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Stanley Park on the front lines if there's an oil spill, Wilderness Committee warns at public forum

The Wilderness Committee hosted the first of a series of public forums on Kinder Morgan's pipeline and tanker expansion last night at the Roundhouse Community Arts and Recreation Centre. 

People clean up the shores near Vancouver's Stanley park after two oil spills in September and October, 1973. Photo by © John Denniston

“No more rallies and protests,” Rueben George  of the Tsleil-Waututh Nation told the audience at the Wilderness Committee's Stanley Park Tanker Town Hall on Thursday. “This is a time for teaching.” 

George was among the many speakers who came to speak at last night's public forum about  the devastating impacts a potential oil spill in the Burrard Inlet would have on Stanley Park, based on a new report. With Kinder Morgan’s plans to expand the Trans Mountain pipeline and bring 300 to 400 tankers a year through the Burrard Inlet, many locals expressed deep concern about the possibility of oil spills if tanker traffic were to increase four or five-fold from now.

George told a story of his childhood that vividly illustrated what has already been lost as a result of pollution. When he was a boy, he said, George and his family would walk along the shores of their traditional territory in North Vancouver at low tide to collect dinner, fresh from the water. 

“When the tide went out, the table was set,” he told a crowd of 300 who packed into the Roundhouse Community Arts and Recreation Centre last night to hear about the danger of an oil spill.

“We’d walk out onto the waters and we’d pick up crab and harvest clams, and we would eat them.”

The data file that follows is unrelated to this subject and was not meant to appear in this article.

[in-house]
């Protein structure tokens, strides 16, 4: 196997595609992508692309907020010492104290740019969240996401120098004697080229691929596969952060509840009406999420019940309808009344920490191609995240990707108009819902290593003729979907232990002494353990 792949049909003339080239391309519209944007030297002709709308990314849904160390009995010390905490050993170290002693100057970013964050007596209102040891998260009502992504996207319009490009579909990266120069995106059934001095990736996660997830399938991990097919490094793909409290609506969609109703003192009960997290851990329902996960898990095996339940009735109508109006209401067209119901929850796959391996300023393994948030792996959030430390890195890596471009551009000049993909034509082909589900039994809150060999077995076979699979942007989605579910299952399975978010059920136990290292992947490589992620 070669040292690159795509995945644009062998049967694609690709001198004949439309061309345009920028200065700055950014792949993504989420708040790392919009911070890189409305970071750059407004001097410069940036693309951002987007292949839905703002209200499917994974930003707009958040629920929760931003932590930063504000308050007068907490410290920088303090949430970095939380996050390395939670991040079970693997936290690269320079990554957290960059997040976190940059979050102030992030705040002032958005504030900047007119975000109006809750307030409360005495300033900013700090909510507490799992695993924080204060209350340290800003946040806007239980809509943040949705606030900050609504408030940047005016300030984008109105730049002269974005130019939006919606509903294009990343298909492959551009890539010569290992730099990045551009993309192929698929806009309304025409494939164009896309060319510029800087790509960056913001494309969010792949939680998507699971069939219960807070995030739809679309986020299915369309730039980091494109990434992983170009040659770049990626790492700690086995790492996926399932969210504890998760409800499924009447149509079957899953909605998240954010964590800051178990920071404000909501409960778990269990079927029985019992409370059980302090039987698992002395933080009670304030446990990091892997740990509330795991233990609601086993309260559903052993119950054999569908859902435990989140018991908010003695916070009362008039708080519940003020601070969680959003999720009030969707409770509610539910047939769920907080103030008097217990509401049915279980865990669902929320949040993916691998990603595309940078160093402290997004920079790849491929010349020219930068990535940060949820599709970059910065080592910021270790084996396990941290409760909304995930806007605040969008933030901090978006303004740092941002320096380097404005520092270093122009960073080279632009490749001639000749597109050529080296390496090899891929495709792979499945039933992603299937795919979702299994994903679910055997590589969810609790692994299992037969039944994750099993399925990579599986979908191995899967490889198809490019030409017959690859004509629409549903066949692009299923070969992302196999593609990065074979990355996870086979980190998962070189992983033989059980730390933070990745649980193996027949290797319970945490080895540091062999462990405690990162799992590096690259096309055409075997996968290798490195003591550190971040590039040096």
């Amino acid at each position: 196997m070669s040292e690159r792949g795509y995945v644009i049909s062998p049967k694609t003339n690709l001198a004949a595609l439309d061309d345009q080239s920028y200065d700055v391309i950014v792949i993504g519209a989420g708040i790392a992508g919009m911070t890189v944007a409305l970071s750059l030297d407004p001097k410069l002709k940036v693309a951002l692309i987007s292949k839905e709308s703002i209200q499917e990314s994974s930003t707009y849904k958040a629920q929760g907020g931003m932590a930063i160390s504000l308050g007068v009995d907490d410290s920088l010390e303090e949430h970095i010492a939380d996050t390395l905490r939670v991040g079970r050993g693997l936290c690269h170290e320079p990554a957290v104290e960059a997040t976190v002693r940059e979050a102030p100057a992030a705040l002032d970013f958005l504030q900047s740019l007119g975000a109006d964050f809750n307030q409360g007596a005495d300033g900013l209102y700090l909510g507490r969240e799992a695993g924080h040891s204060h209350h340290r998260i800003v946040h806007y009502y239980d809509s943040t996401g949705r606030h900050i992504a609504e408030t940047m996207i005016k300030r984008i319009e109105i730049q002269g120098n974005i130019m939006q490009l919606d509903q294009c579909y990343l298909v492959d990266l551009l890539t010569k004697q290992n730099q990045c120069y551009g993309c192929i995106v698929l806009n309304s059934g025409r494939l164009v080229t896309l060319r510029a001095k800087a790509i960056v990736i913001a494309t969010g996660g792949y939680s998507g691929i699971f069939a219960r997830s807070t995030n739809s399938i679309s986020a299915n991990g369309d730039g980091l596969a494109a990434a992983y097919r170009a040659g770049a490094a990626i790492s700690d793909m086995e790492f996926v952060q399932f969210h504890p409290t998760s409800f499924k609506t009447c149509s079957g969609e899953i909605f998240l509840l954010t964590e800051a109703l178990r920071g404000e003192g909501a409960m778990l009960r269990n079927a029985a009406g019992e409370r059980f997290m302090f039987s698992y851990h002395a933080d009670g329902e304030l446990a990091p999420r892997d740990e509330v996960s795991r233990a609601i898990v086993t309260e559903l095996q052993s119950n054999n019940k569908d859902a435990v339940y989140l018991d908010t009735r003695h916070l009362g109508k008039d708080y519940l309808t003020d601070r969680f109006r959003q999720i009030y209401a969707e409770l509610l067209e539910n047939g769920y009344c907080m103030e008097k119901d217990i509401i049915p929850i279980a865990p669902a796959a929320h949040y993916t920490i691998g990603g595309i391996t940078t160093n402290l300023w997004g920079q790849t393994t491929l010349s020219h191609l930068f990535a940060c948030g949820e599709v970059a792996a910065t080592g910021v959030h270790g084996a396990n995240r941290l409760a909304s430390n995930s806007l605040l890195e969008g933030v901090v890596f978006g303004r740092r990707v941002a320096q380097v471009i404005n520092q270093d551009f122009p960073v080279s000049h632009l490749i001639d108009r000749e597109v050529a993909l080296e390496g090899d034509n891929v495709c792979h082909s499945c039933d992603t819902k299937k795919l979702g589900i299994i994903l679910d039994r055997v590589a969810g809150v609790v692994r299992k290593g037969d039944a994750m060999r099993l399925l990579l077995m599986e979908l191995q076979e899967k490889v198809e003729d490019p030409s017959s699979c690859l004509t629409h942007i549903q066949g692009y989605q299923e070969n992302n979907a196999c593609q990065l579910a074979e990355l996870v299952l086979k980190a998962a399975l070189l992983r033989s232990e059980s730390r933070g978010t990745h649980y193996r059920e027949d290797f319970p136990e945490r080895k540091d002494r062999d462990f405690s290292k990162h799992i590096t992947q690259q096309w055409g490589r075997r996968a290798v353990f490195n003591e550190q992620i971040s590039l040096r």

Today, however, that way of life is a thing of the past: industrial activity has changed the Burrard Inlet from a source of sustenance to a place filled with pollution. 

Protecting the Burrard Inlet

Seeing the consequences of that pollution firsthand, George joined his first ever environmental campaign to stop the increase of tanker traffic through an environment already under stress. 

Rueben George of the Tsleil-Waututh Nation

George told the crowd that he got involved in the Wilderness Committee campaign to stop tanker traffic about a year ago. He said he’s taken time away from his full time job as a director of community development to focus his energy full time on trying to halt Kinder Morgan’s proposal, to which the crowd erupted in cheers. 

While adamant that Kinder Morgan’s plans to expand the Trans Mountain pipeline and increase tanker traffic are too risky, he advocated for better education and public knowledge around the issue as the best way to stop it.

Stanley Park ecosystem under stress

Stanley Park, Vancouver’s iconic outdoor playground for residents and visitors young and old, is one of the biggest and most ecologically diverse urban parks on in the world, according to the Wilderness Committee report.

“You can’t think about Vancouver without thinking about it,” Wilderness Committee campaigner Ben West said, referring to how integral Stanley Park is to the city’s identity. 

Every year, 17,000 individual birds use the park, including 230 different bird species. Home to the "largest urban heron colony in the country,” the park is also a stopping spot for birds migrating between California and Alaska.

Other species, such as salmon, rely on a healthy Stanley Park, which contains one of three remaining salmon spawning streams in Vancouver. Orcas, porpoises, seals and otters have been spotted near the park feeding on creatures in the surrounding marine environment. 

But despite a wealth of wildlife, the Stanley Park Ecology Society still sees reason for concern. 

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